ESG – Revisited

In February of 2016 I wrote a blog entitled Environmental, Social and Governance Issues – Dealing with them is good business. The premise of that blog, as was evident by the title, was that if a business pursued environmental, social and governance (“ESG”) policies that were responsible it would reflect positively on its bottom line. That blog was written two months before the Paris Agreement was signed in April 2016 and it has become clear that much more is at risk than the bottom line. The Paris Agreement sought to bring nations into a common cause to undertake ambitious efforts to combat climate change and adapt to its effects, with enhanced support to assist developing countries to do so. Over the past couple of years, the attention on climate change has reached unprecedented levels with most of the scientific community agreeing that if drastic measures are not taken within the next decade then the damage will be irreversible (see

Despite what appeared to be advancement in the fight against climate change, on June 1, 2017 the United States announced that it would cease all participation in the Paris Agreement. After that announcement, numerous companies placed a full page open letter in The New York Times and The Wall Street Journal encouraging the United States to keep the Paris Agreement (see The youth of the world have also become more and more involved. A very passionate Greta Thunberg spoke before the UN General Assembly in New York City on September 23, 2019 imploring that the leaders of the world take immediate action to protect the planet.

With what appears to be a vast majority of every sector of the world rallying in support of action to protect our environment, it is important that we continually assess the results of our actions. Most of the action taken to date has been in the form of policies adopted by entities setting out their approach to dealing with ESG issues. Many of these are very commendable such as The Principles for Responsible Investment (the “Principles”) which were launched in April 2006. These Principles were developed in 2005 by the then UN Secretary General, Kofi Annan, along with a group of the world’s largest investors. The Principles are:

  1. We will incorporate ESG issues into investment analysis and decision making processes;
  2. We will be active owners and incorporate ESG issues into our ownership policies and practices;
  3. We will seek appropriate disclosure on ESG issues by the entities in which we invest;
  4. We will promote acceptance and implementation of the Principles within the investment industry;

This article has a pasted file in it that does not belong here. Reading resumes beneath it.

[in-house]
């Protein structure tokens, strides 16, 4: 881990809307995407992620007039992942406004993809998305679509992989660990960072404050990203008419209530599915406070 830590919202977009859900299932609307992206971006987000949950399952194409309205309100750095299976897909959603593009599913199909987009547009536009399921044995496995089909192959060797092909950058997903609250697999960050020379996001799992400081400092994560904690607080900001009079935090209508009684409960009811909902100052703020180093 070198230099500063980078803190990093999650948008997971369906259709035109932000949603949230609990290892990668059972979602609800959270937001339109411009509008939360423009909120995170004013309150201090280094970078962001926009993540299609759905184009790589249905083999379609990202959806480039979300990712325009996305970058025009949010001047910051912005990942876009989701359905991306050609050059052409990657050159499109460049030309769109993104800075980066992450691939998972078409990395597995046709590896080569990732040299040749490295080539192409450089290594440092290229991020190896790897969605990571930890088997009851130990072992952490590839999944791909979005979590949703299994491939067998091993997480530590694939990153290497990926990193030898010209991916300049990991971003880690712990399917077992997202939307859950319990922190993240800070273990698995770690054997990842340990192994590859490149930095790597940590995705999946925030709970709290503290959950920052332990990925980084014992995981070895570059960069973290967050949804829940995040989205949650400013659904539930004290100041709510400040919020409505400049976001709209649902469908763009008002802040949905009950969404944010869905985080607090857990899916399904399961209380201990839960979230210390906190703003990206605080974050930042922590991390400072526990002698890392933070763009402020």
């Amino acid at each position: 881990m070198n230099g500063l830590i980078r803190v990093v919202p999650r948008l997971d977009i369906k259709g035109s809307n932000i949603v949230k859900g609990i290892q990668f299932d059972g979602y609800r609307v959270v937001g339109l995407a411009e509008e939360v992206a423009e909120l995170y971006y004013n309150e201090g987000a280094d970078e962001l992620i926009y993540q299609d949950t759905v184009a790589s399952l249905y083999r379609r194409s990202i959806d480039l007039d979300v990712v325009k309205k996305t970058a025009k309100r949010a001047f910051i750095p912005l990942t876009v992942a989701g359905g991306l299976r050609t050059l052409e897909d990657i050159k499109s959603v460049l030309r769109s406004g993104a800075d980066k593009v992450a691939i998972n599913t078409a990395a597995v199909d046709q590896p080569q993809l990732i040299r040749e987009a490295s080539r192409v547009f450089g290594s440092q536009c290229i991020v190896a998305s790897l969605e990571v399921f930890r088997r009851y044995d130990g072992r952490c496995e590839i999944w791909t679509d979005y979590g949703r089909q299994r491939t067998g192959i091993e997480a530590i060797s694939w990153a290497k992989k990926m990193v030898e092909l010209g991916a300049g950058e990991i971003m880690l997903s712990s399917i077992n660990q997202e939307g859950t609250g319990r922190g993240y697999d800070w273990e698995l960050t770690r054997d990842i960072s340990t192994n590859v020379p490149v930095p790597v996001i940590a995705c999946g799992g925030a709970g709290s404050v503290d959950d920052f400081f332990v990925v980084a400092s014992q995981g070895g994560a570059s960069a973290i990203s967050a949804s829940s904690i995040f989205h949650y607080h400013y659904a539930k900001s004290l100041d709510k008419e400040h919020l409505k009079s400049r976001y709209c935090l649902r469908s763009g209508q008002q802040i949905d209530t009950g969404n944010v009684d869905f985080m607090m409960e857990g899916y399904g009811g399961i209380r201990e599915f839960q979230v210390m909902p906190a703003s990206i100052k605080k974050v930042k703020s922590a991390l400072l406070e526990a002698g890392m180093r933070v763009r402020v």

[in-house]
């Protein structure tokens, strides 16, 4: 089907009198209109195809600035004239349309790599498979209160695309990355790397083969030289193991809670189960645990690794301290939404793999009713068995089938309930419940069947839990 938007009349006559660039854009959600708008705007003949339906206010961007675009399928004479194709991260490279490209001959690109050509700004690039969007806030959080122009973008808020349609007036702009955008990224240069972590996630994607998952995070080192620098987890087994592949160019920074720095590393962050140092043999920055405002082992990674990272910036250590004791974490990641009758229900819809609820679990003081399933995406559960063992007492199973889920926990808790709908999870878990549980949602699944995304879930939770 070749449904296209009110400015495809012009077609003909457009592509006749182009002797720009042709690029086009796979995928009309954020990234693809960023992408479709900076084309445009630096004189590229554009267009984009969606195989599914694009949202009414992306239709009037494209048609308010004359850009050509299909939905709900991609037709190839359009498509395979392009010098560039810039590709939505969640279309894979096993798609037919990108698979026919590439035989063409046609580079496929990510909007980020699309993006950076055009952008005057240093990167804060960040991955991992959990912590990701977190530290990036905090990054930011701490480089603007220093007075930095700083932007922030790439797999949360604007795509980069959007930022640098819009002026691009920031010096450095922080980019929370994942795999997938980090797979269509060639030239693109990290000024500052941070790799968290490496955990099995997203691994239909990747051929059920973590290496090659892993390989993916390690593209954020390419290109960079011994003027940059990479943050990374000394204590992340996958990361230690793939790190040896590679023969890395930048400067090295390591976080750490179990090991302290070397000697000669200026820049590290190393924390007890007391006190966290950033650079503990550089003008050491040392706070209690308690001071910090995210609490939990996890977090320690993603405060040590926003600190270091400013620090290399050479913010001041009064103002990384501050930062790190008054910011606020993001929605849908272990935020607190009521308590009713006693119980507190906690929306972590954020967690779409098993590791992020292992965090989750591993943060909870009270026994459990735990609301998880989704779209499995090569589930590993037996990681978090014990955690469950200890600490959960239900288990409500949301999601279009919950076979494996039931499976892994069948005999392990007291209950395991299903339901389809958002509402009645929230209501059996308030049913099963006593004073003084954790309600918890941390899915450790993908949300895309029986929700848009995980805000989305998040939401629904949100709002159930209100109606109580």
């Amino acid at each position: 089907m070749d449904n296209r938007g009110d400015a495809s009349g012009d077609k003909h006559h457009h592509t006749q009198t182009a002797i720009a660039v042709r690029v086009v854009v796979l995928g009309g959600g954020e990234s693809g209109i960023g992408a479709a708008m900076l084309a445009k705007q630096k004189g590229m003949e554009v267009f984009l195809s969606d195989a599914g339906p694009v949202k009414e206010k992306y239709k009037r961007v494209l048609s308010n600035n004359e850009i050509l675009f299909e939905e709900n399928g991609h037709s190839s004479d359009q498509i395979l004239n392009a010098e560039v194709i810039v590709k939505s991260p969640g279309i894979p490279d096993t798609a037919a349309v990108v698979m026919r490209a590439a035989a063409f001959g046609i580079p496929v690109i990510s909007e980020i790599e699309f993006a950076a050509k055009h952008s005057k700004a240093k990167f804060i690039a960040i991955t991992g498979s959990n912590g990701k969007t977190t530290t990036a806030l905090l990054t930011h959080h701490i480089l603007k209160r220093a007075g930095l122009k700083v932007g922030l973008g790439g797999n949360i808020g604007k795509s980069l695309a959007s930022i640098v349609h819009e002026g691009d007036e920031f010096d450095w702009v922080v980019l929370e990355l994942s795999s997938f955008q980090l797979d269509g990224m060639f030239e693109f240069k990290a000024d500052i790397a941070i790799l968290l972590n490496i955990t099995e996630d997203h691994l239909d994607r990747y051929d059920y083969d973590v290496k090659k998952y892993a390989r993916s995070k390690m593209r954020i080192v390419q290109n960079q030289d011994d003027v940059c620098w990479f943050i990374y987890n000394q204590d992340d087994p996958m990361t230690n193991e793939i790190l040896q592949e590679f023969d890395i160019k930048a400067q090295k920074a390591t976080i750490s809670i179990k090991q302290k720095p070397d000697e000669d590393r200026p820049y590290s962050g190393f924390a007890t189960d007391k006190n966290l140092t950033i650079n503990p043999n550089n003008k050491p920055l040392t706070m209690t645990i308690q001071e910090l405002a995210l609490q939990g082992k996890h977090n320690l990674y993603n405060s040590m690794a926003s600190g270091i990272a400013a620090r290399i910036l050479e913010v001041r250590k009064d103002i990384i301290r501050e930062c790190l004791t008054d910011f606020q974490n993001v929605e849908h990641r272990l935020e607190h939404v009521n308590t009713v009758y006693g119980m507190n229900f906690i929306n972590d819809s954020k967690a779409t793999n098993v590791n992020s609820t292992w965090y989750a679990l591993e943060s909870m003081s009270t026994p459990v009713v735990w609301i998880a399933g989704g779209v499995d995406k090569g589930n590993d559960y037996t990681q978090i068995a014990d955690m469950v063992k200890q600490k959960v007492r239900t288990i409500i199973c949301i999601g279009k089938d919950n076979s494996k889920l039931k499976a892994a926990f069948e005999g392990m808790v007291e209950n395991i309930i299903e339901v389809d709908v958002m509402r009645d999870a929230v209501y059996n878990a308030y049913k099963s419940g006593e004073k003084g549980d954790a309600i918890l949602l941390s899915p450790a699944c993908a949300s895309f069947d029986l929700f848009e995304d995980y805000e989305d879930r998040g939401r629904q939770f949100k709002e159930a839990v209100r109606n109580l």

5. We will work together to enhance our effectiveness in implementing the Principles; and
  6. We will each report on our activities and progress towards implementing the Principles.

Out of this came the Principles for Responsible Investment (“PRI”) which is an international network of investors working together to put the six Principles into practice. Approximately 2500 investors have signed the Principles.

Government organizations have followed suit and implemented guidelines and policies seeking appropriate disclosure from those entities. The Canadian Securities Administrators (the “CSA”), for example, recently issued a staff notice on “Reporting of Climate Change related Risks” which reinforces and expands upon the guidance provided in CSA Staff Notice 51-333 “Environmental Reporting Guidance”.

As mentioned in my blog from February of 2016 and as set forth in the Principles, implementing the various policies that have been put in place is a critical step of the process so that, as Greta Thunberg stated at the UN General Assembly, we do not simply have “empty words”. The implementation of the policies needs to occur at all levels and everyone needs to strive towards compliance. Governments, businesses and organizations such as PRI need to follow through on the policies that they have put in place. If such policies have not been put in place then active steps should be taken to do so. While the Principles are based upon investment analysis they can easily be modified to apply to other scenarios.

Professionals such as lawyers can also assist with the creation and adoption of such policies and can also assist in ensuring that an implementation and compliance schedule is adopted. Everyone needs to be educated on the importance of implementation as no measure is too small.

There is a fable about a hummingbird. During a fierce forest fire, while all other animals stood in stunned fear, the hummingbird alone took action by repeatedly carrying a single drop of water in her beak to the flames. When asked by the other animals why she bothered with such insignificant efforts, she simply replied “I am doing what I can!”

We all need to do what we can.


Please contact the author for assistance in the creation of ESG policies for your company.

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